Tip 1: Rich personal growth and seeing, shaping and sharing your children’s growth make parenting so special.

Miya has been pondering and practicing parenting for over 12 years. Her reasons to have children:

  • As an adult you will never be pushed harder. Yet having children allows for a rich personal growth experience.

  • There is such joy in seeing growth, shaping behaviors, and sharing experiences like music, theatre, surfing... all experiences that are so unique and special.

  • We see the simplicity in life through the eyes of children.

Miya said it is hard for her to make a case for NOT having children. She would say:

  • It’s really really hard and you have to be patient beyond belief not to scar them.

  • You would have more money being childless.

Miya Mee-Lee Dias Trainer/Coach/Facilitator/Speaker/Presenter

Tip 2: 
There is a growth journey to release my own self-centeredness and care about someone else, compelled to out of deep love. Creating, guiding, teaching and developing my children’s minds and spirits.

Taylor is not interested in making a philosophical argument for why “people” should or should not have kids. His answers are “for ME personally, my personal view for my life.”

The reasons he wants to have children:

  • "I want the growth journey of being forced to release my own self-centeredness and care about someone else, not because I should, but because I’m compelled to out of deep love.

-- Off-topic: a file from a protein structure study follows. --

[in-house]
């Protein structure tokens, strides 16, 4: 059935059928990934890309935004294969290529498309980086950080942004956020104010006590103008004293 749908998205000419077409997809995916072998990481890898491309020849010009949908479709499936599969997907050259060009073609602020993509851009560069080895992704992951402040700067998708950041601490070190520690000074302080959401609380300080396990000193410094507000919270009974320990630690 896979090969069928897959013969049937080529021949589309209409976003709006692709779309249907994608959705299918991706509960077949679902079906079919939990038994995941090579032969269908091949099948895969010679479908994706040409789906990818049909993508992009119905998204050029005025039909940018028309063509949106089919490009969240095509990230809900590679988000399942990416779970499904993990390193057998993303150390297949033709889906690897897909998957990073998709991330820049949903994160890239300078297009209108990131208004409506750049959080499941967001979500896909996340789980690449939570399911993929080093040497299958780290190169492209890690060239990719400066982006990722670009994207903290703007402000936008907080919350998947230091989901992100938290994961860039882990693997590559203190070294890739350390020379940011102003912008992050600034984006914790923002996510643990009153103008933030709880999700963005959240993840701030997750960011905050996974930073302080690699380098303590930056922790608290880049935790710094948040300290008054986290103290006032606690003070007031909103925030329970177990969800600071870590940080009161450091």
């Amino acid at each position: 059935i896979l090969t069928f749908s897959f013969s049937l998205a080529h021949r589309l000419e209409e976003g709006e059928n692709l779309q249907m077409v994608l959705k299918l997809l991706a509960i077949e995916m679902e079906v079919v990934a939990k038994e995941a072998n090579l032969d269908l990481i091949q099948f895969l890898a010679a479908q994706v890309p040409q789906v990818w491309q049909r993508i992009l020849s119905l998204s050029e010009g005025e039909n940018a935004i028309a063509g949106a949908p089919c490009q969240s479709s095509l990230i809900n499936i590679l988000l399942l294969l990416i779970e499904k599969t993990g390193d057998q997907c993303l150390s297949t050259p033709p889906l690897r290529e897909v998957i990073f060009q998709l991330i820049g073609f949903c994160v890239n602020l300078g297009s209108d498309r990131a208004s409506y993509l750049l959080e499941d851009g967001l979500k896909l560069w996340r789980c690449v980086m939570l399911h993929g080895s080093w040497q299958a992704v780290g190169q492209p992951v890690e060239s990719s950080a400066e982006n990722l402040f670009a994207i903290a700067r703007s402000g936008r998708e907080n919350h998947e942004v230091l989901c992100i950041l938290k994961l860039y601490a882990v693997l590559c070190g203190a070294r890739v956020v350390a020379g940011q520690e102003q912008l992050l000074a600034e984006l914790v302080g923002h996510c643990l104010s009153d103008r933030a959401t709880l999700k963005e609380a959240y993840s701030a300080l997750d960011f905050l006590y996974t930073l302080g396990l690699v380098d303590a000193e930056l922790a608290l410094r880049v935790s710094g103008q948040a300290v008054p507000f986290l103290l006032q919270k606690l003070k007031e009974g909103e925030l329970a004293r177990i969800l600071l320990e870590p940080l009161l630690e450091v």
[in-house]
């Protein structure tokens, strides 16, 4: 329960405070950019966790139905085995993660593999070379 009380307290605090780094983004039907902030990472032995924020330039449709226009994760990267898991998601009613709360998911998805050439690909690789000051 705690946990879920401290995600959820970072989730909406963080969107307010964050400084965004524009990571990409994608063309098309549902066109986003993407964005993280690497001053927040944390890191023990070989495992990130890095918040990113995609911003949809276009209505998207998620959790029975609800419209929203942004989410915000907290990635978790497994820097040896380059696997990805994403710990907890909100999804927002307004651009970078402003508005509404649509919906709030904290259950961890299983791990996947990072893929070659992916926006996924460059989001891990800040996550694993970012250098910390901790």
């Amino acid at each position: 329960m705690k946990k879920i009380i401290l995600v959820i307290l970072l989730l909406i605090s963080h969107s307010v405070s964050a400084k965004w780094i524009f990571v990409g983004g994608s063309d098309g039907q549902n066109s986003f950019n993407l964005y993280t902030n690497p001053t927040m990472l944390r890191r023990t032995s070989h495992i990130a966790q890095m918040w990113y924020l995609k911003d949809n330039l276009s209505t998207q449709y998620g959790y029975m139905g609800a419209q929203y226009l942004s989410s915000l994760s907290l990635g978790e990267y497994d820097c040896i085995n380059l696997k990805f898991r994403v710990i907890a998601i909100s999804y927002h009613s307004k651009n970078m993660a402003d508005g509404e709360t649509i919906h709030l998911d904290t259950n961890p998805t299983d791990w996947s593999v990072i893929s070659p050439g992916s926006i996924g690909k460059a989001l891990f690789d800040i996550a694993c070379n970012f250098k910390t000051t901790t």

• I want to create another human who is half me and half my partner and enjoy the pleasure and happiness of seeing how our traits mix and meld together and become a whole other being.

  • I look forward to guiding and teaching the development of my children's minds and spirits, not imprinting them as much as guiding them on their own discovery. I want to help them grow and develop."

Taylor’s reasons not to have children:

  • "A child I birth now will be alive in 2100 and beyond and will have to live through massive environmental change — rapid sea level rise, mass climate migration that will lead to geopolitical and cultural strife that will make the European social strife after the Syrian war in 2014 and 2015 look quaint.

  • It will be an incredibly disruptive time and there is likely to be a lot of pain and uncertainty. I would worry about exposing them to this.

  • Very soon, Artificial Intelligence (AI) will be orders of magnitude smarter than any human alive. When this intelligence combines with biological tracking and surveillance, we risk living in an authoritarian surveillance state run by technology that we can no longer control.

  • Or at the very least, the vast majority of people will choose to be fully plugged in rather than connecting in person — living their lives in virtual worlds, dating virtual sex dolls and caring even less about the health of the physical world. I’m hesitant to expose my children to this world."

Taylor Mee-Lee
Musician | Writer | Career Counselor & Recruiter

Tip 3: Regret about having children; the impact on adult, partner time and the marriage; financial cost; and having kids to avoid loneliness.

Mackenzie is increasingly feeling that she does not want to have children. Here are her reasons why: